The Internet is vast and full of different things. There are even tutorials explaining how to convert to or from XML formats using regular expressions. While this may work for very simple steps, as soon as exhaustive conversions and/or quality control is needed, working on a parsed document is the way to go.
In this post, I describe how I work using Python’s lxml module. I take the example of HTML to XML conversion, more specifically XML complying with the guidelines of the Text Encoding Initiative, also known as XML TEI.
A confortable installation is
apt-get install python-lxml on Debian/Ubuntu, but the underlying packages may be old. The more pythonic way would be to make sure all the necessary libraries are installed (something like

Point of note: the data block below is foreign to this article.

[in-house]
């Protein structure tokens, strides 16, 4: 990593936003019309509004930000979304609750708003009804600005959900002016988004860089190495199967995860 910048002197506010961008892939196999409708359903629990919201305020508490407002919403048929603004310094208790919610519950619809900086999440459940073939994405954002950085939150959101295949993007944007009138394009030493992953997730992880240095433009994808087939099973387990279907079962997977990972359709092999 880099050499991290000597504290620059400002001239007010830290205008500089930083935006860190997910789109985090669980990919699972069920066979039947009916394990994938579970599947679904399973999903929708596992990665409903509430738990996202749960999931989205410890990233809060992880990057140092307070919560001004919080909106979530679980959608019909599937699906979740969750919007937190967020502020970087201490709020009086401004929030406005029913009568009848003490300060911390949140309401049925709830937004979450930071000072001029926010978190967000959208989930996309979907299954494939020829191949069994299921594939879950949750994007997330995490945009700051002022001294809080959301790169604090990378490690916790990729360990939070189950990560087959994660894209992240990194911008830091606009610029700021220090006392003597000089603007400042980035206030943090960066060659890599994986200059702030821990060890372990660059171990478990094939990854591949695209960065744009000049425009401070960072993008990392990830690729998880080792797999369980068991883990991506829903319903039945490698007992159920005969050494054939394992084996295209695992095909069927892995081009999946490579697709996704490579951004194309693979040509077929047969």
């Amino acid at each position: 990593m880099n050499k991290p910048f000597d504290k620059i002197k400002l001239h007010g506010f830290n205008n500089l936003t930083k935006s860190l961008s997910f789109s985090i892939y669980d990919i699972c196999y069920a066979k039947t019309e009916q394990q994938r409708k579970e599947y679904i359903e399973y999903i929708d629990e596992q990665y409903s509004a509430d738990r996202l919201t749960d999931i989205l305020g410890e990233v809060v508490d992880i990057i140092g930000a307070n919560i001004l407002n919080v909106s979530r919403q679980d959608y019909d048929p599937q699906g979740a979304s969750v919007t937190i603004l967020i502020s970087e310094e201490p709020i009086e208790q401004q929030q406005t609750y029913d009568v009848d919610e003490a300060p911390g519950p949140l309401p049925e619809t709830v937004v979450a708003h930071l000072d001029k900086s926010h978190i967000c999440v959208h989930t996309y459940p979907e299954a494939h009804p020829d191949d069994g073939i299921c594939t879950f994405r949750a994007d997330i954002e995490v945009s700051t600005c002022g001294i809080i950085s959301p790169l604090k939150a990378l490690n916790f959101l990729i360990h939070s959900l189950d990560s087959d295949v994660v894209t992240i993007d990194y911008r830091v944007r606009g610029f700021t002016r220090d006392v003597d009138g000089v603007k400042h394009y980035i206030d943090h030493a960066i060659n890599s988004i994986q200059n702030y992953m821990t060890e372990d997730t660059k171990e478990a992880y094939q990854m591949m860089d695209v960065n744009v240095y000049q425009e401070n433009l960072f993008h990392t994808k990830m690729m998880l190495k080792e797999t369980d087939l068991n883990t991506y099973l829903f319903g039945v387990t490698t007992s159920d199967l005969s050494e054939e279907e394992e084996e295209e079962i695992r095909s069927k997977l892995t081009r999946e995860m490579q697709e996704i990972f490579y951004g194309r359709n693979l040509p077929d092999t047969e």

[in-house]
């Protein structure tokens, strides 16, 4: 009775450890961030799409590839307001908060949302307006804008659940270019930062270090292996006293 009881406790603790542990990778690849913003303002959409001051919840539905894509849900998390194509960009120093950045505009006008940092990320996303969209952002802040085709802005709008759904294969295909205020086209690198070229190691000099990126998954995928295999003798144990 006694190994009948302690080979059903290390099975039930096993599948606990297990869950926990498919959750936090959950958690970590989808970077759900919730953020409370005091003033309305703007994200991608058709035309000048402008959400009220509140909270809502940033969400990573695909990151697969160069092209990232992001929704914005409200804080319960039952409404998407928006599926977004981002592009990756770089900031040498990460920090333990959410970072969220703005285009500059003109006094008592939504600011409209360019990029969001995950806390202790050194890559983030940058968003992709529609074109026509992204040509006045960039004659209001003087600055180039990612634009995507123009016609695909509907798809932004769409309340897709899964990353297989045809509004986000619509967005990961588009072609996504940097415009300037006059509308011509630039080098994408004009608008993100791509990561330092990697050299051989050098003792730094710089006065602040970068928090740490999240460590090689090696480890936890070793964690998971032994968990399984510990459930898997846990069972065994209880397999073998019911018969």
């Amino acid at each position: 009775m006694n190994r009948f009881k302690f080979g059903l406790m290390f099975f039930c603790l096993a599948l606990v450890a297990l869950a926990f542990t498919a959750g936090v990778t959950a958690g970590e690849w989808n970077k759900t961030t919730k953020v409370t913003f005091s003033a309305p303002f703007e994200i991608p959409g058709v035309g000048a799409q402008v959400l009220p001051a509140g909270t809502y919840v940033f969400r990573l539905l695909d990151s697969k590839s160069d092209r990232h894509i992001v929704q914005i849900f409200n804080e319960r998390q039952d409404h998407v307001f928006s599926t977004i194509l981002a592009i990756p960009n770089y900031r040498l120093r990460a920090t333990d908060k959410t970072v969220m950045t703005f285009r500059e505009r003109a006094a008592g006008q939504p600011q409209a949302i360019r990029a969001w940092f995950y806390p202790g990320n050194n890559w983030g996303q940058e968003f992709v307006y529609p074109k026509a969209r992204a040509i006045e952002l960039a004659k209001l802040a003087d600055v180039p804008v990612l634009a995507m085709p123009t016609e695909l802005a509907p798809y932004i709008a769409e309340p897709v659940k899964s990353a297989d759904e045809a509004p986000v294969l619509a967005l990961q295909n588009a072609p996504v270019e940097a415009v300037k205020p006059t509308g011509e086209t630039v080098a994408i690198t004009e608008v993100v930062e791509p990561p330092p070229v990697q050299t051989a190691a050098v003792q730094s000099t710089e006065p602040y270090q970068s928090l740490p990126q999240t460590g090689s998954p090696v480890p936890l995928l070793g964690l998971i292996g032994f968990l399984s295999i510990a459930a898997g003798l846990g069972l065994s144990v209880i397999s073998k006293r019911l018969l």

apt-get install libxml2-dev libxslt1-dev python-dev), and then using a package manager such as pip:
pip install lxml.
Here are the modules required for basic manipulation:
from __future__ import print_function from lxml import etree, html from StringIO import StringIO
And here is how to read a file, supposing it is valid Unicode (it is not necessarily the case). The StringIO buffering is probably not the most direct way, but I found ...more ...